Determining When It's Time For Hospice

When a terminal illness has been diagnosed (life expectancy less than six months), and cure-oriented treatment is no longer being pursued, hospice is an option. Determining when to turn to hospice is never an easy decision.

Hospice does not take away hope, it changes what you hope for:

  • Hope to be pain free and comfortable
  • Hope that your family will be supported
  • Hope to enjoy things and people you love
  • Hope to get your affairs in order

Signs That You and Your Family Are Ready for Hospice

  • You and/or your family, desires only comfort measures be given.
  • You no longer desire to be hospitalized or treated in the emergency room.
  • You, or your family, have noted that you have lost weight and have had a decrease in appetite.
  • You have been admitted to the hospital frequently for symptom management.
  • You are not “bouncing back” to usual level of function after repeated illnesses.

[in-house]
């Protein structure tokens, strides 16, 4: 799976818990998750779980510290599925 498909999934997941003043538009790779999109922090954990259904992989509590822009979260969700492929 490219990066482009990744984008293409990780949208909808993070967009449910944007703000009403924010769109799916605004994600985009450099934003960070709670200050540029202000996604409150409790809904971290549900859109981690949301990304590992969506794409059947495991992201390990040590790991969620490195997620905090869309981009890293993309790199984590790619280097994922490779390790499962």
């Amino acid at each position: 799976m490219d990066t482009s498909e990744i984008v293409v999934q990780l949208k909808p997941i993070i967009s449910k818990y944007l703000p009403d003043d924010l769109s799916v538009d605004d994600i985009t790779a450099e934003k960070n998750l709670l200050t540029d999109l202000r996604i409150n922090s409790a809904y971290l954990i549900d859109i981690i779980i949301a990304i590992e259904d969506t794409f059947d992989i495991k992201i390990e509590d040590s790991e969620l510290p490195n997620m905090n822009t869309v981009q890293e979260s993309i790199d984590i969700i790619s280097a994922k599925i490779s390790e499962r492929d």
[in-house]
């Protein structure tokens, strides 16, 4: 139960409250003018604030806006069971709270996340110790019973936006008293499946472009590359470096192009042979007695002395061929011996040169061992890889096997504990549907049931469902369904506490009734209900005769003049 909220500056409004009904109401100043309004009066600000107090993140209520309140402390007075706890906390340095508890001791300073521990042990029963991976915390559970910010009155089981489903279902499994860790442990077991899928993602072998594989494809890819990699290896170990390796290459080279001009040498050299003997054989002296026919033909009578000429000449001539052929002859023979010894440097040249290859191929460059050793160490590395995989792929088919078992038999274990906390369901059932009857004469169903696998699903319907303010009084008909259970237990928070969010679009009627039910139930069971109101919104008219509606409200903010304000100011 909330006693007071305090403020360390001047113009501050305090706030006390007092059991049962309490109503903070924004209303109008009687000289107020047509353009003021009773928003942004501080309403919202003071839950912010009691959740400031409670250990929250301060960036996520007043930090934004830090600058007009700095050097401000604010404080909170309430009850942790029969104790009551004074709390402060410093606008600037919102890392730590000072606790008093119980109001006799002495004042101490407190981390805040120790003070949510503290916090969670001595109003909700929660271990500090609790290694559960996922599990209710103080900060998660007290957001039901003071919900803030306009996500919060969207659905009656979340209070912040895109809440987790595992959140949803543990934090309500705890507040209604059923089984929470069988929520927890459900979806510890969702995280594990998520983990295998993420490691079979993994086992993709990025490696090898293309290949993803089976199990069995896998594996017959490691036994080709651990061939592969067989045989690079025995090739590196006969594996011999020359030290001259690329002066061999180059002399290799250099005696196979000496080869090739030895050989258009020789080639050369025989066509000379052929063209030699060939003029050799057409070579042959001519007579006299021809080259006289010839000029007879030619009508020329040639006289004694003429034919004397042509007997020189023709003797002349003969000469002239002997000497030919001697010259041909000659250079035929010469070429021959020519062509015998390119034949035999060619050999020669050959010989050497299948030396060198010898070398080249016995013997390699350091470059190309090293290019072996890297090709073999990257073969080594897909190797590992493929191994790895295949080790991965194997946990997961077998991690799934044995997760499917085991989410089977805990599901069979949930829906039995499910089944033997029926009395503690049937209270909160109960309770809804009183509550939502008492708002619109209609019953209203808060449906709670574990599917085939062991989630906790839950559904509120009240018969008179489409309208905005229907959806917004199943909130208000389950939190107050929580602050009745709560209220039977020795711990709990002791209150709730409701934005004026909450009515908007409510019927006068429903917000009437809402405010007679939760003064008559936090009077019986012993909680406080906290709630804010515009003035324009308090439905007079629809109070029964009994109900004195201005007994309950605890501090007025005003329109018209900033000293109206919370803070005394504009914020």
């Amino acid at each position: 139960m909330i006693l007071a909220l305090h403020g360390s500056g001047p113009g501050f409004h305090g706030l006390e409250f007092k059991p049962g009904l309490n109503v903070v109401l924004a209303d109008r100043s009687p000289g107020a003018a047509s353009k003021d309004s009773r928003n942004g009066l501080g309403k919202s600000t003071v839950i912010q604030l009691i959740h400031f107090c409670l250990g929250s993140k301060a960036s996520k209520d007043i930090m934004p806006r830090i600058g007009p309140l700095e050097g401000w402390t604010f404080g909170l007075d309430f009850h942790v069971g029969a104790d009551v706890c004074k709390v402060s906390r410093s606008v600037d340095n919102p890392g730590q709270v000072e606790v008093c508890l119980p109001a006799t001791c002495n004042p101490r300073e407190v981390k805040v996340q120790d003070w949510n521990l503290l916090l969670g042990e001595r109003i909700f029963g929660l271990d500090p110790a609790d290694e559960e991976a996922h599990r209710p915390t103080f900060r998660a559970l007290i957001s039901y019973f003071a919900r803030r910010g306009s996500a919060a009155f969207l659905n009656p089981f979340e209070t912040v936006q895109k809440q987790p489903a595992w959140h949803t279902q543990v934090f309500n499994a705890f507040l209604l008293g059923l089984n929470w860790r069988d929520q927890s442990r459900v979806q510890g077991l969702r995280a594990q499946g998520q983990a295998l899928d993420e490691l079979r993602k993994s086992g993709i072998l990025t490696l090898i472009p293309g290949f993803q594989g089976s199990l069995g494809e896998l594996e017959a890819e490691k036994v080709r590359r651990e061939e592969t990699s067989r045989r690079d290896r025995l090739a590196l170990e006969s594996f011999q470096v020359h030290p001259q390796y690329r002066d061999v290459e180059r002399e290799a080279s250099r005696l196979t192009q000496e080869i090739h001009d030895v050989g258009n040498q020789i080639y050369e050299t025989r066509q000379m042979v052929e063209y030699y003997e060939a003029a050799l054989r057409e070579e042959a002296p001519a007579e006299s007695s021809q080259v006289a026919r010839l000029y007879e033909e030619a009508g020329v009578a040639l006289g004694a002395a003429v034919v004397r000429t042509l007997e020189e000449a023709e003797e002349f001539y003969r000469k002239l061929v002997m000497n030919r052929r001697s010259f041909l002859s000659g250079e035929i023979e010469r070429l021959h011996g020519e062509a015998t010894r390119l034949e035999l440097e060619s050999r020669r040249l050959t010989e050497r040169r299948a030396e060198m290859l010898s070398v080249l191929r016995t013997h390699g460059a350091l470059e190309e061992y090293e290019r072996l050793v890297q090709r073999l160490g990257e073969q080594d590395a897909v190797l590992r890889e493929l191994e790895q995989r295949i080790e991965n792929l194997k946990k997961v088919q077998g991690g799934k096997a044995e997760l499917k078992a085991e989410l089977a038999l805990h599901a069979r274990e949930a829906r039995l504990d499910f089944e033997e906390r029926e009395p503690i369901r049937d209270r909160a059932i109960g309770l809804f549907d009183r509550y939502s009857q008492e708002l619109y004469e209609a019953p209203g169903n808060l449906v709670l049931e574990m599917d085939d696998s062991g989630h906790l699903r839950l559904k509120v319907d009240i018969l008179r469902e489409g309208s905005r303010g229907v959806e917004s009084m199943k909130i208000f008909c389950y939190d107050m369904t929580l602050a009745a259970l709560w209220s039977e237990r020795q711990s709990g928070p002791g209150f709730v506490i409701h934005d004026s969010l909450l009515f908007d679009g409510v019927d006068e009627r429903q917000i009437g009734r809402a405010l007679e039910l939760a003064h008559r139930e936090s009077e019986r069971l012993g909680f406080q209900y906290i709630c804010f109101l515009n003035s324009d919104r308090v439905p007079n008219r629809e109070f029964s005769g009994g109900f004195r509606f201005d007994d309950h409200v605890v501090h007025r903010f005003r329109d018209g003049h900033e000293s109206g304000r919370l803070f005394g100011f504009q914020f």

• Your physician feels that there is no further medical treatment available.

Will Our Doctor Tell Us When It’s Time for Hospice?

Sometimes your doctor is the first to mention Hospice. Other times, you or your family seek information. Hospice is not giving up hope. Hospice is all about living as fully as you can. It is important that you and your doctor talk openly and share the same goals for maintaining quality of life. Hospice is an option for comfort and care, which in many cases may actually lengthen life and increases the quality of the time remaining. Patients and families can benefit most from Hospice care when they seek support earlier rather than in a crisis.

Signs That Your Family Could Benefit From Hospice

  • You, or your caregivers, are physically and/or emotionally exhausted from provided care.
  • Your family is feeling isolated because of care-giving demands or the uncertainties of what is to come.
  • You or your family begin to feel overwhelmed physically, emotionally, financially and spiritually due to your illness.
  • You or members of your family need emotional support to cope with the situation.

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